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Friday, October 07, 2005

State of Chinese

There've been a couple of students on attachment to the company recently. Currently, I'm working pretty closely with two of them on website matters. They're from a polytechnic (not saying which) and have taken a class in web design. There's also a graphic designer from Malaysia (not a student) who's attached to the company for a while.

The company has a few websites, and two of these are being revamped (so far). The students and the designer were tasked with conceptualising and implementing a new design for each of the two. One website is done by one student, the other is designed by the Malaysian designer and implemented by the other student.

Let me focus on the latter team, because that's the main point of this post. The Malaysian girl cannot speak Chinese, whereas the student is a guy who's more comfortable with Chinese. Therefore, that leaves me as the translator. Me -- the guy who scored C5 in "O" and "AO" Level Chinese. Fortunately, with my smattering of Chinese, I'm able to get her ideas across to him, and vice versa. And if I fail to do so, at least the design is on paper too, so he can refer to that.

But here's my beef: the student is a Singaporean (at least I think he is!) who's studied in Singapore all of this time. And Singapore is a land where English is still the language of business and most day-to-day affairs. So why in the world is his English so bad and his Chinese so "powerful"?

Mind you, the Malaysian designer's use of English is already pretty simple. No, I'm not belittling her, I'm just saying that it's not like she's using four-syllable words in hundred-word sentences. And she doesn't use overly design-technical words. Heck, I didn't study design, but I knew what she's saying. And I imagine that any school child would be able to understand her too.

He was so comfortable in using Chinese that he would use Chinese even in her presence. Meanwhile I would use English when replying to him so that she could at least follow along. But I felt bad for her. It definitely wasn't her fault for her to be excluded from the discussion just because we couldn't stick to one language that we all knew!

Finally, I put my foot down and told him point-blank to use English. He realised his error and used his broken English thereon... except for one moment when his English failed him. But there's nothing wrong there with the occasional lapses. There are times when my Chinese fails me and need someone to back me up.

Oh, it gets better. Later, I found out that he also spells "button" as "b-u-t-t-o-m"! No, it wasn't a typo, because he spelled it that way twice and didn't even know it was wrong until I pointed it out. WTF??? This is below primary school-standard!

On one hand, I shouldn't be surprised by any of this. After (30+?) years of "Speak Mandarin" campaigns, our Chinese youths would rather speak Chinese/Mandarin than English. The trend was already picking up steam when I was in school, which was slightly less than 15 years ago. I had classmates who preferred speaking Chinese over English, and I was from a school where Chinese is treated as a foreign language!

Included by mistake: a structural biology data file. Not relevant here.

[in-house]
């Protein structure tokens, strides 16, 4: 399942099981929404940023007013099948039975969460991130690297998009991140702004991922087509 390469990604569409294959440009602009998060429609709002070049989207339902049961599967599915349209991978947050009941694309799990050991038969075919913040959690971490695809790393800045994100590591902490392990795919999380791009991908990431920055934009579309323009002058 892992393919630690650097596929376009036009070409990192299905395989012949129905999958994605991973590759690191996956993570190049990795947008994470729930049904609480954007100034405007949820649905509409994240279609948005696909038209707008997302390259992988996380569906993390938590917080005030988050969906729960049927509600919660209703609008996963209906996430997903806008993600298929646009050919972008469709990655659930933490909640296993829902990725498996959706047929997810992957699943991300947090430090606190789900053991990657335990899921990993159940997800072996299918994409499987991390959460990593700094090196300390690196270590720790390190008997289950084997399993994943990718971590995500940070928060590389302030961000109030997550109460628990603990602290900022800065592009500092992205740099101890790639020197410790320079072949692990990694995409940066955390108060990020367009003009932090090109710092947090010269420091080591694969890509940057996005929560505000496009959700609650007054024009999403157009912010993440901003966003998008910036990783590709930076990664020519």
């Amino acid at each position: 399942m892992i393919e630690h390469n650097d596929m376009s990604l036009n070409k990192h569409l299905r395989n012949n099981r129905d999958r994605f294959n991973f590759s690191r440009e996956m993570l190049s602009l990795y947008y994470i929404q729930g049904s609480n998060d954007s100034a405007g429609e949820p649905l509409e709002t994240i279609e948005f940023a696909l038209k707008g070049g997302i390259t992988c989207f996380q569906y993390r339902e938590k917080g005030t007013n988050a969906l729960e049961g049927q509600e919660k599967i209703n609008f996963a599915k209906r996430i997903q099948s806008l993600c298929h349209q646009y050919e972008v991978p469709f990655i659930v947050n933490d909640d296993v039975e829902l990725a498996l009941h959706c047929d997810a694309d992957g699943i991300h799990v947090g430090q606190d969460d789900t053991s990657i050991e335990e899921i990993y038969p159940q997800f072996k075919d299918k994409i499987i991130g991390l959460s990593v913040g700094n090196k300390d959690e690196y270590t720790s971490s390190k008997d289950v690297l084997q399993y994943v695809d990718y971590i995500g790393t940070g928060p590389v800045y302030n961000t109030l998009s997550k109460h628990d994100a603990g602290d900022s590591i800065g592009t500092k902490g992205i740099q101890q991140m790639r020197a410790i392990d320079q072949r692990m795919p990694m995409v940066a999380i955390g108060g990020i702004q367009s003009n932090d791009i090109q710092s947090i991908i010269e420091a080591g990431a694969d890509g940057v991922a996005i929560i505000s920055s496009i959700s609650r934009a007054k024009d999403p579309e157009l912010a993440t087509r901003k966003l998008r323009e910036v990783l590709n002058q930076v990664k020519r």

Chinese is so prevalent today that I think it has made Singaporean society the worse for it. Yes, China is a huge market, and will remain a huge market. But one shouldn't discount India too, where -- surprise! -- they speak English. And let's not forget the other powerhouse, the United States of America, which -- surprise! -- will not give a rat's ass about you if you can't speak English.

Unfortunately, there doesn't seem to be any general realisation about this language breakdown. If there is, it's been restricted to coffee shop talk, not government dialogues, where it should matter. Something must be done to re-elevate English to its rightful position. I don't care if you have to use Singlish. Chances are, between the local lingo and legitimate English words, any native English speaker will be able to figure out what you're saying. But at least Singlish is closer to English, and from there, Singapore can claw its way back to the predominant use of English.

Note: I'm not an English chauvinist. Is there even such a person? All I'm saying is that, given the nature of the world today and for the foreseeable future, our youths should speak and practise their English. Otherwise, we may end up with a society that is fragmented by the use of different languages. And then it'll be the 1960s all over again.

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26 comments:

Anonymous said...

Singaporeans' Chinese/Mandarin (both written and oral) are considered 'half-past-six' by the PRCs and Taiwanese. So it's a case of us getting screwed East and West. Neither here nor there.

nilsinelabore

Anonymous said...